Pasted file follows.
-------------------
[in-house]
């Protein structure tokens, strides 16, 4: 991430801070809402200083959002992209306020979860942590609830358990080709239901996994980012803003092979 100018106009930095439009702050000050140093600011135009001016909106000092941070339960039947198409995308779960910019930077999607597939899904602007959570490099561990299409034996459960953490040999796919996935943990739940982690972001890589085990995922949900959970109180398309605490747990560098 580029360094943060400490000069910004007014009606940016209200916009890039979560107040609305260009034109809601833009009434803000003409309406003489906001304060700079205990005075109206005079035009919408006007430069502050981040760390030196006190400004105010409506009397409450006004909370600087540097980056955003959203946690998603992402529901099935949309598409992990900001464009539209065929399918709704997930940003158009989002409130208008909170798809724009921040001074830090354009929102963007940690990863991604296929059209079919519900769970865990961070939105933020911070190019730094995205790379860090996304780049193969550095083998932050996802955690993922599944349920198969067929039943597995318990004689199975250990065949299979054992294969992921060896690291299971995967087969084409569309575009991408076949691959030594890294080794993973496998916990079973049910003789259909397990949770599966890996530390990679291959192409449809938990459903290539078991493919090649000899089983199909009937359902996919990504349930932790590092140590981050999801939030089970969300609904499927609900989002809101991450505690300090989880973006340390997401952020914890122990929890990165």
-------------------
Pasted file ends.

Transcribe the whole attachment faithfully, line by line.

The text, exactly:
[in-house]
């Protein structure tokens, strides 16, 4: 991430801070809402200083959002992209306020979860942590609830358990080709239901996994980012803003092979 100018106009930095439009702050000050140093600011135009001016909106000092941070339960039947198409995308779960910019930077999607597939899904602007959570490099561990299409034996459960953490040999796919996935943990739940982690972001890589085990995922949900959970109180398309605490747990560098 580029360094943060400490000069910004007014009606940016209200916009890039979560107040609305260009034109809601833009009434803000003409309406003489906001304060700079205990005075109206005079035009919408006007430069502050981040760390030196006190400004105010409506009397409450006004909370600087540097980056955003959203946690998603992402529901099935949309598409992990900001464009539209065929399918709704997930940003158009989002409130208008909170798809724009921040001074830090354009929102963007940690990863991604296929059209079919519900769970865990961070939105933020911070190019730094995205790379860090996304780049193969550095083998932050996802955690993922599944349920198969067929039943597995318990004689199975250990065949299979054992294969992921060896690291299971995967087969084409569309575009991408076949691959030594890294080794993973496998916990079973049910003789259909397990949770599966890996530390990679291959192409449809938990459903290539078991493919090649000899089983199909009937359902996919990504349930932790590092140590981050999801939030089970969300609904499927609900989002809101991450505690300090989880973006340390997401952020914890122990929890990165």